Archive for May, 2016


“All you need to say is simply ‘Yes’ or ‘No’; anything beyond this comes from the evil one.” Matthew 5:37 (NIV)

During spring break I took a little more time off than usual and just enjoyed spending time with my family.  While watching a movie, though, and I realized I have a problem.

We were watching a Christian, feel good family movie that our kids had seen the night before and wanted to share with us because they thought it was great.  However, without intentionally meaning to, I kept interrupting the movie with my own commentary.  For instance, one scene depicted two of the kids playing by themselves on a hay bale.

My response?  “She’s going to fall and break her arm, isn’t she?”

The next scene was the older brother riding his bike by the street.

My response?  “I bet he gets hit by a car.”

While all three of my kids thought my comments were hilarious, finally one of our kids pointed out my issue.  “You know, mom, every movie doesn’t have to end tragically.  Some can just be fun.”

My child was spot on.  When did I start viewing life through the lens of “worst-case scenarios?”  When did my mindset change from a peaceful afternoon at the park to how will we protect ourselves if there is an escaped convict or car accident or natural disaster?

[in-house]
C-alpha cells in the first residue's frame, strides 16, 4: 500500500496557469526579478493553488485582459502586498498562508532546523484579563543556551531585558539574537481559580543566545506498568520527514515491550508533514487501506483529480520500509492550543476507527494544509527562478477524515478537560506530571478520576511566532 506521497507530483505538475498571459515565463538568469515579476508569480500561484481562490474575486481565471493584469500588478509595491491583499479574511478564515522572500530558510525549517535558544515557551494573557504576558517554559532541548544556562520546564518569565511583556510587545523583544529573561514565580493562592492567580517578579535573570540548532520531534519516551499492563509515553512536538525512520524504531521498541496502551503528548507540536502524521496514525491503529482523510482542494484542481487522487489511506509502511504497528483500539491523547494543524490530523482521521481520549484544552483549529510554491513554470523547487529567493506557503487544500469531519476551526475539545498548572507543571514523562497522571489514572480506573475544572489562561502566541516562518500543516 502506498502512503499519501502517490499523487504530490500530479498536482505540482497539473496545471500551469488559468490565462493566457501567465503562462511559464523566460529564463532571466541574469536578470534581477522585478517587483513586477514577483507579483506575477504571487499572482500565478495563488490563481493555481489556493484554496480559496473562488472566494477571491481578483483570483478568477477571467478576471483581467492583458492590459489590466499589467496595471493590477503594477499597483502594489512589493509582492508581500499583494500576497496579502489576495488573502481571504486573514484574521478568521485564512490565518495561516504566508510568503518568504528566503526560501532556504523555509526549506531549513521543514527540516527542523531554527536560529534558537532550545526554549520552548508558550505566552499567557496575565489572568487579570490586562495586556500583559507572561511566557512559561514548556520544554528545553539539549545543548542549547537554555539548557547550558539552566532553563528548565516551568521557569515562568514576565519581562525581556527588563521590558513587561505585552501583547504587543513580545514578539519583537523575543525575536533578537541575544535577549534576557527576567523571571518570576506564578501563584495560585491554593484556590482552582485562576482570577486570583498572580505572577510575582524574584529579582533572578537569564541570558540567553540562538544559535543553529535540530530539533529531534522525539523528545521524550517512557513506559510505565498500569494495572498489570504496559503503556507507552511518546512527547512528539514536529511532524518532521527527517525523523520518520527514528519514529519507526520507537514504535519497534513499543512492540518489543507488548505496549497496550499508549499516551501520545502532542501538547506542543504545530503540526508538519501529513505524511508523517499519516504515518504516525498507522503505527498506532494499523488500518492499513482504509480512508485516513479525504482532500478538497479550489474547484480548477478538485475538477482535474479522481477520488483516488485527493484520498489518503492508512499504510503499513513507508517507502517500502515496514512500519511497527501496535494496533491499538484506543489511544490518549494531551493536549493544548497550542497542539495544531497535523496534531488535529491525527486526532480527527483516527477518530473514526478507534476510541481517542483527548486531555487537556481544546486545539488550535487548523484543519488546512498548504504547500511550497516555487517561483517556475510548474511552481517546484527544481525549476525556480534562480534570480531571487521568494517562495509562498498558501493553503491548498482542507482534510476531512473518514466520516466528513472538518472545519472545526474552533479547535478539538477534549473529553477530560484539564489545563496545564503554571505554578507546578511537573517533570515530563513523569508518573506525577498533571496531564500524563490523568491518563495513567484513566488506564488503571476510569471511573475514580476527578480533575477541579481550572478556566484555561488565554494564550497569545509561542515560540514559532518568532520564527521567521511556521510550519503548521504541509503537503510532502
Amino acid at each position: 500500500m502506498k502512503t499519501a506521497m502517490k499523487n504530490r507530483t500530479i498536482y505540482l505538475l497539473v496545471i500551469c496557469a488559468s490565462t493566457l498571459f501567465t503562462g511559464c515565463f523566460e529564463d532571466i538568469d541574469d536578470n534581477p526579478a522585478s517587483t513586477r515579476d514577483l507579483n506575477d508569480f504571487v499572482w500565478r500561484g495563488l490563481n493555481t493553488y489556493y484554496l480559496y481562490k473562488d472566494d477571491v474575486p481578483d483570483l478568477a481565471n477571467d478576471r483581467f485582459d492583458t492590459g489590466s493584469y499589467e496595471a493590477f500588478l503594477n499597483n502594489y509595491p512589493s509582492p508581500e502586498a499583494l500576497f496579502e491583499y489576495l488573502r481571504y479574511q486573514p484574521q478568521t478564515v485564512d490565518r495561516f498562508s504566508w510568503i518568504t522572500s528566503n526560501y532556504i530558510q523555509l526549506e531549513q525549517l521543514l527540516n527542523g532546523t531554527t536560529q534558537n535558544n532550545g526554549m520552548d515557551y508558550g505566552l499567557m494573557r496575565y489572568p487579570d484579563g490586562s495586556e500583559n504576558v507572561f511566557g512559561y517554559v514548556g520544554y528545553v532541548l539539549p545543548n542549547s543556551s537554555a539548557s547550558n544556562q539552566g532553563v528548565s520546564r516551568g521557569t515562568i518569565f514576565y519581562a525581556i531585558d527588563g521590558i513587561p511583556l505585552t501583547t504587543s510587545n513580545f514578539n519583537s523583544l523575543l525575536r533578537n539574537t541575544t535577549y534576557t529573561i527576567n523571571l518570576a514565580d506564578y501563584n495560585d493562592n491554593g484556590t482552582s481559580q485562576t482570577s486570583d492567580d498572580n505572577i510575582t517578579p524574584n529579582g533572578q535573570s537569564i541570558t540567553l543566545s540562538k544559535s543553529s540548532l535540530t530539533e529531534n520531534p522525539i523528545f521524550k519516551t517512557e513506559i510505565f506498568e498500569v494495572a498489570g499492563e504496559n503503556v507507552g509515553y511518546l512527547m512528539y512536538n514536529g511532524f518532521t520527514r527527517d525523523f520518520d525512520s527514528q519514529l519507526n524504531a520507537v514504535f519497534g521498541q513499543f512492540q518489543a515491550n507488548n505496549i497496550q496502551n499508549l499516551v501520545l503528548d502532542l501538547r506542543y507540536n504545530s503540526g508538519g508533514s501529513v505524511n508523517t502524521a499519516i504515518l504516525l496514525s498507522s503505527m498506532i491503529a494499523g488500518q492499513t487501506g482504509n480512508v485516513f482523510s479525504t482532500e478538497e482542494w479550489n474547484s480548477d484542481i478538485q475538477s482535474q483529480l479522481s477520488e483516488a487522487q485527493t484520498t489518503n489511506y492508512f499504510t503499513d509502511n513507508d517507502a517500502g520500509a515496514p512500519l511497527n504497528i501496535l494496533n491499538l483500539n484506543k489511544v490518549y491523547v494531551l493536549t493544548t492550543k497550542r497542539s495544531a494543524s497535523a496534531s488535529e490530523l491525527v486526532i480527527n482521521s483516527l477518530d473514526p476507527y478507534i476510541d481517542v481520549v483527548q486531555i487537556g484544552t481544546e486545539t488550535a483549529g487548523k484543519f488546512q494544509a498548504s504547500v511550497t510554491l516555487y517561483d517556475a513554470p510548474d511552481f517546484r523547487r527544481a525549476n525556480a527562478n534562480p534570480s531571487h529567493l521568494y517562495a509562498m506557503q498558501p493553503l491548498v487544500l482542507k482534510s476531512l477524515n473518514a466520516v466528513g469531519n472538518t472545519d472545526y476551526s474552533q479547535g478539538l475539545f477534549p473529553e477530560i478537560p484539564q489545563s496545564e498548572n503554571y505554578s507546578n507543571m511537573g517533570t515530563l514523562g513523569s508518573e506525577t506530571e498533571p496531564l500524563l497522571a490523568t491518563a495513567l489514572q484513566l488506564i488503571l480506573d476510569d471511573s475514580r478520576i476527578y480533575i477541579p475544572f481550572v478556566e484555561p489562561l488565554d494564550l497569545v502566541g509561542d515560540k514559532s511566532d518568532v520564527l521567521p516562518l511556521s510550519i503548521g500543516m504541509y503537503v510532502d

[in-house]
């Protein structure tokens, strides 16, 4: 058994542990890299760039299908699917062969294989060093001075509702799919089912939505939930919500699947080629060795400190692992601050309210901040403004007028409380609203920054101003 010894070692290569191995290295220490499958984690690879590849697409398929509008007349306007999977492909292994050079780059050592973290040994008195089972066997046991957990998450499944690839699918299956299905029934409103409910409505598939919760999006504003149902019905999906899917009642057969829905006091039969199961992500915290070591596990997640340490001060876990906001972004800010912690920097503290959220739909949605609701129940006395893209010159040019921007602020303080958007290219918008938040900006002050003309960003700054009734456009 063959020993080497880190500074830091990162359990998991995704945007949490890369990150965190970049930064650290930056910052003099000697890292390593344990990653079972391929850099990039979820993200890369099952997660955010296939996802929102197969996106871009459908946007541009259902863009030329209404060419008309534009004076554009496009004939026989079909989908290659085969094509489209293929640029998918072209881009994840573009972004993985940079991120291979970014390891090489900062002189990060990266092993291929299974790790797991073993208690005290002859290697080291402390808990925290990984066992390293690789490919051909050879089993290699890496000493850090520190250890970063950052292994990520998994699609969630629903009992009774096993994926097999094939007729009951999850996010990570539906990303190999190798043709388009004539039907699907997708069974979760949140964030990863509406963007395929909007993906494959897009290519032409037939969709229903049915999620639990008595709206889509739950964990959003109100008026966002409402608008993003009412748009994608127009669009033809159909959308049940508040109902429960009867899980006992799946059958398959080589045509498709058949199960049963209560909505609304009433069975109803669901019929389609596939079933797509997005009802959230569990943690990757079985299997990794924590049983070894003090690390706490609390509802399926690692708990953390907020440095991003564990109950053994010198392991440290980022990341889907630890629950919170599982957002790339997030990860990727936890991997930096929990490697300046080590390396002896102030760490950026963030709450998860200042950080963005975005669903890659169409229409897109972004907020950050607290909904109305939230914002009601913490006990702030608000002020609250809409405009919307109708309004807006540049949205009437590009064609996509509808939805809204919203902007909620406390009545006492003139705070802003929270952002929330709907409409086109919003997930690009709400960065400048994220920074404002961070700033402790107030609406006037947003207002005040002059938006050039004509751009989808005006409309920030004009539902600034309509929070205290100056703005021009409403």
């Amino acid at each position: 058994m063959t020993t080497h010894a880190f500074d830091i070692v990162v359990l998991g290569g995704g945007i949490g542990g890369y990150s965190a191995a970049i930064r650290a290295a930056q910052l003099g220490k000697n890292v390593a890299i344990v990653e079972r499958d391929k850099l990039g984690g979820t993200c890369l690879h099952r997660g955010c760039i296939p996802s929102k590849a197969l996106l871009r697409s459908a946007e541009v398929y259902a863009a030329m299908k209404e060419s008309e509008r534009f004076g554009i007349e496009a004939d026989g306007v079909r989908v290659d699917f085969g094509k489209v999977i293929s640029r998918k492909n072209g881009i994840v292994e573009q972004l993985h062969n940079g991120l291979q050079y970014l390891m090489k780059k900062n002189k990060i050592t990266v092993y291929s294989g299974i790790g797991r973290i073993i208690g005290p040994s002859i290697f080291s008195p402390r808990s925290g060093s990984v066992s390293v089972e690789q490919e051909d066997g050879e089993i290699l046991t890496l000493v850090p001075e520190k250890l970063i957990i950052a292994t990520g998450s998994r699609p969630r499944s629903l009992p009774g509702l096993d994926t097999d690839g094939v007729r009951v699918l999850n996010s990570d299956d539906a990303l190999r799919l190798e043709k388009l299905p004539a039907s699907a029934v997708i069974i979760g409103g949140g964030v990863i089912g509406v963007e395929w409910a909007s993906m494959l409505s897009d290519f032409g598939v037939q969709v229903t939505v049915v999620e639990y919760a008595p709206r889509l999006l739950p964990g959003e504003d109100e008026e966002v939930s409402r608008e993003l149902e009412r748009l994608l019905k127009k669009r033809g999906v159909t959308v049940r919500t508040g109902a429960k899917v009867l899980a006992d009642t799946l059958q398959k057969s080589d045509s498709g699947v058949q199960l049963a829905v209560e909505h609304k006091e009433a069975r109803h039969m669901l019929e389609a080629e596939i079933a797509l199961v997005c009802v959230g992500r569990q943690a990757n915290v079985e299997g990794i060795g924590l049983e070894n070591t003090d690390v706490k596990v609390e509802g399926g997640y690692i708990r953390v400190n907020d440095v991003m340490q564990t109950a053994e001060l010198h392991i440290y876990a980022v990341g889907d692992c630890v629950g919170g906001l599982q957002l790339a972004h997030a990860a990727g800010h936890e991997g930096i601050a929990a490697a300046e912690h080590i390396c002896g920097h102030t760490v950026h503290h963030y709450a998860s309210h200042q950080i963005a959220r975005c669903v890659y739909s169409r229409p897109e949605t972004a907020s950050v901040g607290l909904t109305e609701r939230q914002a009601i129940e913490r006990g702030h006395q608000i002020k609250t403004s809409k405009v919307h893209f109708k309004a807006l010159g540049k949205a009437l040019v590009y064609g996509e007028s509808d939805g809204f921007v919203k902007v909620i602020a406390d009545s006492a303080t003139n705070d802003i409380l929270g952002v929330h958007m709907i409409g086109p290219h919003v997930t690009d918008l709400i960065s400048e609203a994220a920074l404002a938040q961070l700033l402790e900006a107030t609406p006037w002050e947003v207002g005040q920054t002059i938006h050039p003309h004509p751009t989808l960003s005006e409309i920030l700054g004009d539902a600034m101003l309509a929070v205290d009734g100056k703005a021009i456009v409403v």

I don’t want to be that woman who lives with perpetual high blood pressure because I’m always on guard for what if’s, now what, or this can’t be happening!  I want to be the mom who lets her kids ride bikes until dark, play outside and catch fireflies, try new experiences and have fun adventures just because they can… without worrying they will fall off the hay bale or get hit by a car.

I’m the only one who can change that mindset… with God’s help.  The first step was realizing it was happening. Now that God’s opened my eyes, I can start to take action.  When fear or worst-case scenario thinking starts creeping in, I can first stop and thank God for His protection.  Then I need to go one step further and remind myself of a truth from His word, a specific Bible verse that talks about how He takes care of His children.  Then, I can’t stop there.  I have to deliberately stop myself from continuing on the path of negative thinking and instead choose godly thoughts, positive thoughts.

I’m not sure how long this process will take, but at least now I’m aware and can start forging a different path in my mind.  Next time we sit down together as a family to watch a movie, I hope the commentary in my mind has changed enough that we can just enjoy the movie… maybe with a little popcorn to keep my mouth busy instead, without fearing someone will choke on a popcorn kernel.

© Cheri Swalwell 2016

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“Therefore, there is now no condemnation for those who are in Christ Jesus…”

Romans 8:1 (NIV)